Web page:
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In a study, I have measured two dependent variables. They are closely correlated, both theoretically and mathematically (r = 0.9).

As an example, think of body height and foot size as dependent variables and age as the independent variable. Certainly not every small person has small feet, but the correlation is so strong as to render measuring both variables unnecessary if I conceptualize both body height and foot size as indicators for "physical growth", and the result (that age is a good predictor for growth) will be the same, using either or both of these variables.

But an ANOVA using either of these variables returns differing levels of insignificance (p = .17 vs p = .60). If they are so highly correlated, why are not similarly insignificant?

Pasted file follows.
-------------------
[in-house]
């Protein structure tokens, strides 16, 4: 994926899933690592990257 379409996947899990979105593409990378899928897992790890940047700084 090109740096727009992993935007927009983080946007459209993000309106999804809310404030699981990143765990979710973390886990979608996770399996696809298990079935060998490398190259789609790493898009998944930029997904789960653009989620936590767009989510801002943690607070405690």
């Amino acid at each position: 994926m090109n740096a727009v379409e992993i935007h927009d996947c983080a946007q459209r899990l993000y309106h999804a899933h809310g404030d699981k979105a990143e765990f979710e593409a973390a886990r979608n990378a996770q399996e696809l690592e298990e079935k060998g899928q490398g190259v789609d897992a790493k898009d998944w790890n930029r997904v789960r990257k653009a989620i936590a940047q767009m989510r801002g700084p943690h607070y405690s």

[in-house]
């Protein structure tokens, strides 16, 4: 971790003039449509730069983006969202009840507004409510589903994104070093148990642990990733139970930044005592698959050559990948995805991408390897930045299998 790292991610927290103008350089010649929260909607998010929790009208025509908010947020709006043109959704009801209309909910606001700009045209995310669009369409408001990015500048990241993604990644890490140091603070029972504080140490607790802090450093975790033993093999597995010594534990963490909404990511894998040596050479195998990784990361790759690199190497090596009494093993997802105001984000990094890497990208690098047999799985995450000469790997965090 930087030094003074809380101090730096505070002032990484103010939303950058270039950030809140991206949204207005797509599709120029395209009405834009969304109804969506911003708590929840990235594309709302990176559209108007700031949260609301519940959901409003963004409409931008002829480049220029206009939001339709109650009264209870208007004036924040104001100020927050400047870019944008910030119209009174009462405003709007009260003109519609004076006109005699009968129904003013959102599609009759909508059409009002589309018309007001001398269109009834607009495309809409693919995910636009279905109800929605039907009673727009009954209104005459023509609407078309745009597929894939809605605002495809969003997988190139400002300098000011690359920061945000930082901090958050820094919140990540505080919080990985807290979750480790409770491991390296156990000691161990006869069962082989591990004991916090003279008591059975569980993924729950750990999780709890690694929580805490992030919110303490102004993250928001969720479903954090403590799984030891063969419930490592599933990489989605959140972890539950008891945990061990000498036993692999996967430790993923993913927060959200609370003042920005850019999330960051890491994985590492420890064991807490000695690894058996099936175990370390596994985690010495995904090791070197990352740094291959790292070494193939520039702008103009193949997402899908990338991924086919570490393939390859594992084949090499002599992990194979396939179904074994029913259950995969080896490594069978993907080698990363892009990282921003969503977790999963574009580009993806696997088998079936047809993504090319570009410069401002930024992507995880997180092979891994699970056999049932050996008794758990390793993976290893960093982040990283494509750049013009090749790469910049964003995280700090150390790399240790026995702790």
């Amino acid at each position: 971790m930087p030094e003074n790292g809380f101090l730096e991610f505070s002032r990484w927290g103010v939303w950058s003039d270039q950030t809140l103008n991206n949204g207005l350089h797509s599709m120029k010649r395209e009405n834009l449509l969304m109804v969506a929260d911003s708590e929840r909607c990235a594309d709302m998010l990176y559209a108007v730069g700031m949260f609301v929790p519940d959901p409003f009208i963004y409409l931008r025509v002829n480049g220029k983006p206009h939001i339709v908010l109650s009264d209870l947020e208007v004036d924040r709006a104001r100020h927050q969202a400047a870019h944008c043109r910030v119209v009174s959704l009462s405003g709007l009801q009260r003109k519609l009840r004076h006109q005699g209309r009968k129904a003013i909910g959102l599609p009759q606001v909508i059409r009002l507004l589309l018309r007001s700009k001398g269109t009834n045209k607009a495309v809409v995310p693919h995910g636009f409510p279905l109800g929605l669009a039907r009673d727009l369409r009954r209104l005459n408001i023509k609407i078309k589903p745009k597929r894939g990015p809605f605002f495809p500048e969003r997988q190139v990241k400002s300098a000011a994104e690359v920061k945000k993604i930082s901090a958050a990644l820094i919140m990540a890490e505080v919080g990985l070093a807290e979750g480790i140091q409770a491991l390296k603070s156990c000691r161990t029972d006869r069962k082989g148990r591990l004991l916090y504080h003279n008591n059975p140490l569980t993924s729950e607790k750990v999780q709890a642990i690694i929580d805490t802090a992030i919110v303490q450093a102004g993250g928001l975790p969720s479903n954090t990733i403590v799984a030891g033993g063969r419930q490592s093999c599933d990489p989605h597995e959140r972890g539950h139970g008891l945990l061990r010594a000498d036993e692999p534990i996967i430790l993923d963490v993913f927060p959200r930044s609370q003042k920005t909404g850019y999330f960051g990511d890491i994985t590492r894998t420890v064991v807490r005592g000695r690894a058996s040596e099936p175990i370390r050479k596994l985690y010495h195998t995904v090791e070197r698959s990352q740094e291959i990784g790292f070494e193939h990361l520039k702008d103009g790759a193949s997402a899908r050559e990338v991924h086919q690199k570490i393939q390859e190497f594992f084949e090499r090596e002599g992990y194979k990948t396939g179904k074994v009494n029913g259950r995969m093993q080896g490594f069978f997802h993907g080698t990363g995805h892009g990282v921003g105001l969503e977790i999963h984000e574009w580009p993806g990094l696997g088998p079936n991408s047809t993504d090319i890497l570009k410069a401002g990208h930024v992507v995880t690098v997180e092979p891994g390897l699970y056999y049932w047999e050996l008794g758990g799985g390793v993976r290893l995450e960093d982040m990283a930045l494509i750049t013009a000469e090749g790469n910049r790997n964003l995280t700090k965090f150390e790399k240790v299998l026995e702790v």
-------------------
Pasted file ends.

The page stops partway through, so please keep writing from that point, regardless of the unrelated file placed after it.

So, from a theoretical perspective, should I analyze my data using only one of these variables? Or do two univariate ANOVAS? Or should I do a multivariate MANOVA and test the effect between the variables?

What confuses me here is that I already know that the two variables are highly interdependent (and, unlike age on body height, both are not significantly predicted by my independent variable), so it seems to me that I should have measured, analyzed and reported only one.

Any ideas?

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Am not sure if this will apply to your case, but usually with highly correlated variables, the first thing I would do is reduce dimensions using principal component analysis.

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